Poseidon Water, developer of the controversial desalination proposal for Huntington Beach, spent big in an effort to win water board seats for sympathetic candidates in the election Tuesday, Nov. 3.
Backing five candidates for two water boards important to the future of the $1 billion plant, Poseidon spent at least $419,000 in the past two months on independent campaign expenditures outside of the candidates’ own efforts. That’s more than twice what the those five favored candidates themselves raised for their campaigns. In fact, Poseidon’s spending was 50% more than that collectively raised by all 18 candidates for those five seats.
“They really upped the ante,” said Poseidon opponent Ray Hiemstra, chairman of the Sierra Club Orange County Political Committee. “It just shows how concerned they are about these water districts. They want their people on the boards.”
But money isn’t everything.
Poseidon’s efforts helped two incumbents get reelected to the Orange County Water District, which has reached preliminary contract terms to buy the company’s desalted water. But the three candidates Poseidon supported for the Municipal Water District of Orange County were losing by broad margins as of Thursday, with most ballots tallied.
The front runners in two of those Municipal Water District races were endorsed by the Sierra Club and the Orange County League of Conservation Voters, both of which oppose the project. The Municipal Water District plays an indirect but potentially key role in Poseidon’s future.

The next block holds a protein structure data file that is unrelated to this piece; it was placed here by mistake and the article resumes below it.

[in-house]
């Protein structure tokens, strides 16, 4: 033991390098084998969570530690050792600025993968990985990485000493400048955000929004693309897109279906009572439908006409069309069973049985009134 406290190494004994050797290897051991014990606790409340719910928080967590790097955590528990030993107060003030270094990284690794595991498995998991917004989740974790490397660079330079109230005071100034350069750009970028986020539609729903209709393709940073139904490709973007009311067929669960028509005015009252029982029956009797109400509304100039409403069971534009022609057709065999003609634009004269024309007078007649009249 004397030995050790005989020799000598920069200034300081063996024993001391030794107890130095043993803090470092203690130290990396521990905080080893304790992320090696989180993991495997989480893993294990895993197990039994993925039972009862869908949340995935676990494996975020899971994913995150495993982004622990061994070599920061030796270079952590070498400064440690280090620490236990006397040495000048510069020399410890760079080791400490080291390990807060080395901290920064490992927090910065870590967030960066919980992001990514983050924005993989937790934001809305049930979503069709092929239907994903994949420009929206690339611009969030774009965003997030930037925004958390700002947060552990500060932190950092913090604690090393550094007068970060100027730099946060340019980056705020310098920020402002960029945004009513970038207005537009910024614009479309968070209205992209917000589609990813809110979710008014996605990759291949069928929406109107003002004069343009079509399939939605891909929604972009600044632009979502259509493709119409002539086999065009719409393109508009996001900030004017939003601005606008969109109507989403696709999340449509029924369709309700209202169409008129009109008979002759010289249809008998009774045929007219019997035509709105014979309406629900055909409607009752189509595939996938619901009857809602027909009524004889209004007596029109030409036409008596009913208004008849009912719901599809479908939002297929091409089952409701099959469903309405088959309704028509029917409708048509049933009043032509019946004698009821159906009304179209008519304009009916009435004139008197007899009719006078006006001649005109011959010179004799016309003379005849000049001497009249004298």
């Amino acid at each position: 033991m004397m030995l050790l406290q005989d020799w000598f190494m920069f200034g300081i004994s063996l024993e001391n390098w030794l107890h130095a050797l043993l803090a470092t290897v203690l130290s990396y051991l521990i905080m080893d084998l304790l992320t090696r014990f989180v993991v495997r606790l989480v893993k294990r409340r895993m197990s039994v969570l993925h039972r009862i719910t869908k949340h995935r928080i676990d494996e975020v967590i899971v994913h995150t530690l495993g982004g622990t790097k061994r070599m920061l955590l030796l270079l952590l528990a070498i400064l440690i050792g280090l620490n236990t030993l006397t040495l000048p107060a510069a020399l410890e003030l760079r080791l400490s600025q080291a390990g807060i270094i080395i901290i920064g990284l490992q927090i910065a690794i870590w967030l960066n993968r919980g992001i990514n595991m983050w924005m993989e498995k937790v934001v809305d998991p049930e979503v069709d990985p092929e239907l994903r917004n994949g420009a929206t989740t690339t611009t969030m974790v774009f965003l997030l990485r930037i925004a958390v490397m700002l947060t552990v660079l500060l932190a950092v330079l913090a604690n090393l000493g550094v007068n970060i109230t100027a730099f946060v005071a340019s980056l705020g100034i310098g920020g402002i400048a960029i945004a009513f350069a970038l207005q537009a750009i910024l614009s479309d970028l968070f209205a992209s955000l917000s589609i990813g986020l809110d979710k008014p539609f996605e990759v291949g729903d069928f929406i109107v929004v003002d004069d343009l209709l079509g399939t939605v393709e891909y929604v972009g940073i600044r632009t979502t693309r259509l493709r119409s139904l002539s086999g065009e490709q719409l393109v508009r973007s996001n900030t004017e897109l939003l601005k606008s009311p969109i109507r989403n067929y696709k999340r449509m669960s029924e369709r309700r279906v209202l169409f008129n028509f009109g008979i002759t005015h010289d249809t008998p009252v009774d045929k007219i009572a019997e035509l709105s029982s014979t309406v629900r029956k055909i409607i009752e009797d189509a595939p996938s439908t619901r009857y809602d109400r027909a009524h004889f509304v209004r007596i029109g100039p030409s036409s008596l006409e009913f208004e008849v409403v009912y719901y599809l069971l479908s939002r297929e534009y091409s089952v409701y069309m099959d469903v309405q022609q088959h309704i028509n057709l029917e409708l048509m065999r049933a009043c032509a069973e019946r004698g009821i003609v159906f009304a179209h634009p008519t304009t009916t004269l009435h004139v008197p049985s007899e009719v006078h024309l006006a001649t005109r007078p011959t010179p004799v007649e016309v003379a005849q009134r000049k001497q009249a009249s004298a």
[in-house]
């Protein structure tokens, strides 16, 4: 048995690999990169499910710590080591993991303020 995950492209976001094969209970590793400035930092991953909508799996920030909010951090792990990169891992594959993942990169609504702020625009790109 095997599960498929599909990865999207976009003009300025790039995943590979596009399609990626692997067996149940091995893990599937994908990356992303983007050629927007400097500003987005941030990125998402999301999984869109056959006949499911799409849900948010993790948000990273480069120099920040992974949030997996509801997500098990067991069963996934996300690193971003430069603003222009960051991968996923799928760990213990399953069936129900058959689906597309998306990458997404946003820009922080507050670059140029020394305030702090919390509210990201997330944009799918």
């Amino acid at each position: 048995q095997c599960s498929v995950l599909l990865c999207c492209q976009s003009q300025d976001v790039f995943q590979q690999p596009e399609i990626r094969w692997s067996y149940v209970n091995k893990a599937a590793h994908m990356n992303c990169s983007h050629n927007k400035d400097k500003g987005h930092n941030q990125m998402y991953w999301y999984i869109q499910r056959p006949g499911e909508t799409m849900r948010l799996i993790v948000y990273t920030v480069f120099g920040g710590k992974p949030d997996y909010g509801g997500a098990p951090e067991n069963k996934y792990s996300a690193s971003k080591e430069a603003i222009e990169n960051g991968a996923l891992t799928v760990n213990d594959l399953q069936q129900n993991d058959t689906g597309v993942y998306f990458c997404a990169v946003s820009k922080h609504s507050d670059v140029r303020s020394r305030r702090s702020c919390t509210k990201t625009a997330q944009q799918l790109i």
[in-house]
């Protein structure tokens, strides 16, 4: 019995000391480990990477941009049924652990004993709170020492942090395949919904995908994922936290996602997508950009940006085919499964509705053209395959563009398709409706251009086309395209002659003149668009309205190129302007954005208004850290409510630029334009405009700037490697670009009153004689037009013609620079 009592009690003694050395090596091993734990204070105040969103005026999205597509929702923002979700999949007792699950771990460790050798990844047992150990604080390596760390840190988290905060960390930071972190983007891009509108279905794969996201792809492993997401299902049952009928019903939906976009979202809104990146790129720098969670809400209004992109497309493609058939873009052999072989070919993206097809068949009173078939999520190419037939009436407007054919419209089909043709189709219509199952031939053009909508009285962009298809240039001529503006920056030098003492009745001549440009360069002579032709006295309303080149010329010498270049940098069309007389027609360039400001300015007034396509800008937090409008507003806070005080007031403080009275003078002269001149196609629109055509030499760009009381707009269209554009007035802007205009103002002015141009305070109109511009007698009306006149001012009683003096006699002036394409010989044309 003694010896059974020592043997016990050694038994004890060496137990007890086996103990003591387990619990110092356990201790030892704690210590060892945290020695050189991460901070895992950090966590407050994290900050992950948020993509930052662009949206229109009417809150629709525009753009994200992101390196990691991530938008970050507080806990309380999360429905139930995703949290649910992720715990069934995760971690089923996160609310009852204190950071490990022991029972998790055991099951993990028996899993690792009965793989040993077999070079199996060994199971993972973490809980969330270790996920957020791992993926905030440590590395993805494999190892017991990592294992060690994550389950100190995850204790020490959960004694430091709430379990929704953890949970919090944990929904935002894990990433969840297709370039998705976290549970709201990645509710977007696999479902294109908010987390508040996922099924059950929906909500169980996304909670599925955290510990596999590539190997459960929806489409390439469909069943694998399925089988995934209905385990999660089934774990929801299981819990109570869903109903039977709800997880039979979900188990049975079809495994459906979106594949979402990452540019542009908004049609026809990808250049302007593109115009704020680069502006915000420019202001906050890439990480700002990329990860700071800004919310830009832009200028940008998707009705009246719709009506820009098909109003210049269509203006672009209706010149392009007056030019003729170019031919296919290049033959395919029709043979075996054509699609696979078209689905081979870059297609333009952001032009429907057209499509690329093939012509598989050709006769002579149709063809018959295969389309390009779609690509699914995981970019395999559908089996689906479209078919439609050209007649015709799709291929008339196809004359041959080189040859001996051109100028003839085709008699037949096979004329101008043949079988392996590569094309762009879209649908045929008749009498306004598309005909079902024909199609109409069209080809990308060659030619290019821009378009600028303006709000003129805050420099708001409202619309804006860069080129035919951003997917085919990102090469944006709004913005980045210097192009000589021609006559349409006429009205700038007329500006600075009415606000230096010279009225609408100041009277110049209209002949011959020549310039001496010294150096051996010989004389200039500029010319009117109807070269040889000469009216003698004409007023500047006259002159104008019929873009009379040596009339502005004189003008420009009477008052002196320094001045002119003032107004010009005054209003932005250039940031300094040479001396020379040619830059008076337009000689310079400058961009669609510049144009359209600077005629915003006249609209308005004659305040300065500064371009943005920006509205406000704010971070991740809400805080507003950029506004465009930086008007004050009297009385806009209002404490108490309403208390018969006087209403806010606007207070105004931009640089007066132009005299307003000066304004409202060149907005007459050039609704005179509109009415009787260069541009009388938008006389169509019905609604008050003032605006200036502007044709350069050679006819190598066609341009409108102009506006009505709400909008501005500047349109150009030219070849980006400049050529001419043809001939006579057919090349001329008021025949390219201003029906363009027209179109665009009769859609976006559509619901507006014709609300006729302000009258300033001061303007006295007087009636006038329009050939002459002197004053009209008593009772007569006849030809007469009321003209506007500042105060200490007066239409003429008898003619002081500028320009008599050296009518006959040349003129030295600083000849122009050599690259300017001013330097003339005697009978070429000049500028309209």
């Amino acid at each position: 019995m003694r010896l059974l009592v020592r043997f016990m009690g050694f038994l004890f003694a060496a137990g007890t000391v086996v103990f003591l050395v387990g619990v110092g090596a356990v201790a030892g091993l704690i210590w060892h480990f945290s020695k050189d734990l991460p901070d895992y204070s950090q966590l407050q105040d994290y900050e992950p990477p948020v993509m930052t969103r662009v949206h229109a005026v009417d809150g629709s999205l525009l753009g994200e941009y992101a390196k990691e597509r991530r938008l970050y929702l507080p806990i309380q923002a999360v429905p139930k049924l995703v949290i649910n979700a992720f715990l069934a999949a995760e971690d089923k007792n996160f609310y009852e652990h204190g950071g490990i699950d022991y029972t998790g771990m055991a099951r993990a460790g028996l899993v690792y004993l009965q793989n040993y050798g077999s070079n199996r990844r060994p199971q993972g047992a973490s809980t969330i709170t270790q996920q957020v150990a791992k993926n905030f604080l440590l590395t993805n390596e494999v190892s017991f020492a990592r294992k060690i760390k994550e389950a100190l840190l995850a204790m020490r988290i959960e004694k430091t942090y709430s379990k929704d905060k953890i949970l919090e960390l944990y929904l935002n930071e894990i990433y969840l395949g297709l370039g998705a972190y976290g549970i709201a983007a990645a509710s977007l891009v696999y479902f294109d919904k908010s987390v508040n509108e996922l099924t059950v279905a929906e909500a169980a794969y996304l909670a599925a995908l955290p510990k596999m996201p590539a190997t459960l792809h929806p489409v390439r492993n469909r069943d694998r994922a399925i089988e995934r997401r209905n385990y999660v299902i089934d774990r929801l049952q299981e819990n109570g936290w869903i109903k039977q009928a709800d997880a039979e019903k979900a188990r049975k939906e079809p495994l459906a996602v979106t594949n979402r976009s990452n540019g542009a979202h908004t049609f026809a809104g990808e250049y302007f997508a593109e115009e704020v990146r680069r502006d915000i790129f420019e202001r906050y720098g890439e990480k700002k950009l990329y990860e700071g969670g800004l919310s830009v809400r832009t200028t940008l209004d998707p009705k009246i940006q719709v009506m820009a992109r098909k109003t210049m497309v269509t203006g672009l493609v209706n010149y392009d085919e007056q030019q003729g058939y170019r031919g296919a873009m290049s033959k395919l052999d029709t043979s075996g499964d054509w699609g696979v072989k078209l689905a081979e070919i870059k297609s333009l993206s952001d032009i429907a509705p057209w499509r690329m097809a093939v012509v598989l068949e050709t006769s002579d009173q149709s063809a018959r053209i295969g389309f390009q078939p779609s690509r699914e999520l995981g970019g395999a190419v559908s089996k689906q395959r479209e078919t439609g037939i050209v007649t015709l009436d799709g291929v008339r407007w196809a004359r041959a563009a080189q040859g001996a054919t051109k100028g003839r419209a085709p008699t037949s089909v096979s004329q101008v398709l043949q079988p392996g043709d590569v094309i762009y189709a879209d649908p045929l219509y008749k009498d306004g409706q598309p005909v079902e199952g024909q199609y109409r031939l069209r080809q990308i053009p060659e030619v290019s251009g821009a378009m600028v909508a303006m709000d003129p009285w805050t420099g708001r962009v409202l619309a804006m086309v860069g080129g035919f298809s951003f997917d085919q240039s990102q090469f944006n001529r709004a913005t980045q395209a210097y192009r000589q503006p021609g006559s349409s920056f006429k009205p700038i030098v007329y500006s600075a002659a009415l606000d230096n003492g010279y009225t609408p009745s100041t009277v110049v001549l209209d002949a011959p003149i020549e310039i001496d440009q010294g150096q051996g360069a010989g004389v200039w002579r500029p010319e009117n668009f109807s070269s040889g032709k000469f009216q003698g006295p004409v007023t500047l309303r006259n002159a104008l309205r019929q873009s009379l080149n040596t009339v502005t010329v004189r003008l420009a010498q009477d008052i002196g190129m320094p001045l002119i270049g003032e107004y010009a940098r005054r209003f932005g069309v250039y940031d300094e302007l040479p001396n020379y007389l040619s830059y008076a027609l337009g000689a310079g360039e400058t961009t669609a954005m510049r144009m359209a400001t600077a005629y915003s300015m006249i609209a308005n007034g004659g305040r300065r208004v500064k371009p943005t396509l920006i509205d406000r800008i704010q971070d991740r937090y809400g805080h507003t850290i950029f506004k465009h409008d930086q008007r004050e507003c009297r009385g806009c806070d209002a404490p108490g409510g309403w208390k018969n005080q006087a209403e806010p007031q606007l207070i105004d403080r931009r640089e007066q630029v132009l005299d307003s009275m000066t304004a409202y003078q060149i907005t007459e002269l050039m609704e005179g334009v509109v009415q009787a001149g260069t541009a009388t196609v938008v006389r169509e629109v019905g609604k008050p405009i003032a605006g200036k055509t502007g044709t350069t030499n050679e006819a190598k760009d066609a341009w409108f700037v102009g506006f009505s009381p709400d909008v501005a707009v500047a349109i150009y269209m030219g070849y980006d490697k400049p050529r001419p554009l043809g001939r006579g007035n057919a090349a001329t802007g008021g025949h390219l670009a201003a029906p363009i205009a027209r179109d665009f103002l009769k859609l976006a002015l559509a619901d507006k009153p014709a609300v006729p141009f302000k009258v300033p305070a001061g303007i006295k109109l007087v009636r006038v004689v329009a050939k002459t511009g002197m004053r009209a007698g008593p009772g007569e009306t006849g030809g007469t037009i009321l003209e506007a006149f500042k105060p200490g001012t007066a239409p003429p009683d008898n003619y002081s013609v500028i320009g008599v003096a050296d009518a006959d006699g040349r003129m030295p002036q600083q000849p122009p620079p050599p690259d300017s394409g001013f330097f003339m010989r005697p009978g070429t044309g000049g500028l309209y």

In the five races Poseidon was involved with, four featured incumbents — two backed by the company and two opposed by it — and all four held comfortable leads.
In down-ticket races such as water boards, where voters have limited knowledge of the candidates, incumbents typically prevail. That means that Poseidon’s spending may have changed the margins of victory but probably not who actually won.
“This shows the power of incumbency,” Hiemstra said. “It is incredibly hard to get rid of an incumbent.”
In response to questions from the Orange County Register about the election, Poseidon Vice President Scott Maloni said, “We support candidates, causes and organizations that promote a strong business environment for which water reliability is critical. All contributions are made and disclosed in compliance with applicable laws and regulations.”
He declined to answer several more specific election questions and did not provide requested information about the company’s contributions.
Path to approval
Maloni and other Poseidon advocates tout the project as a drought-proof water source during a time of growing climate change, and a safeguard against imported water interruptions caused by earthquakes. Opponents say the desalted water won’t be needed, costs much more than other sources and will needlessly harm marine life.
Poseidon needs two more regulatory permits, one each from the Santa Ana Regional Water Quality Control Board and the state Coastal Commission. If it receives those, it can then finalize its preliminary contract with the Orange County Water District and begin construction. That district manages local groundwater supplies for north and central Orange County
The current 10-member water district board appears to favor such a contract by a 7-3 margin. Had Poseidon opponents prevailed Tuesday, it likely would have deadlocked the board 5-5 and scuttled a contract. Preliminary contract language make the project contingent on receiving several hundred million in operational subsidies from the Metropolitan Water District, which imports water for Southern California.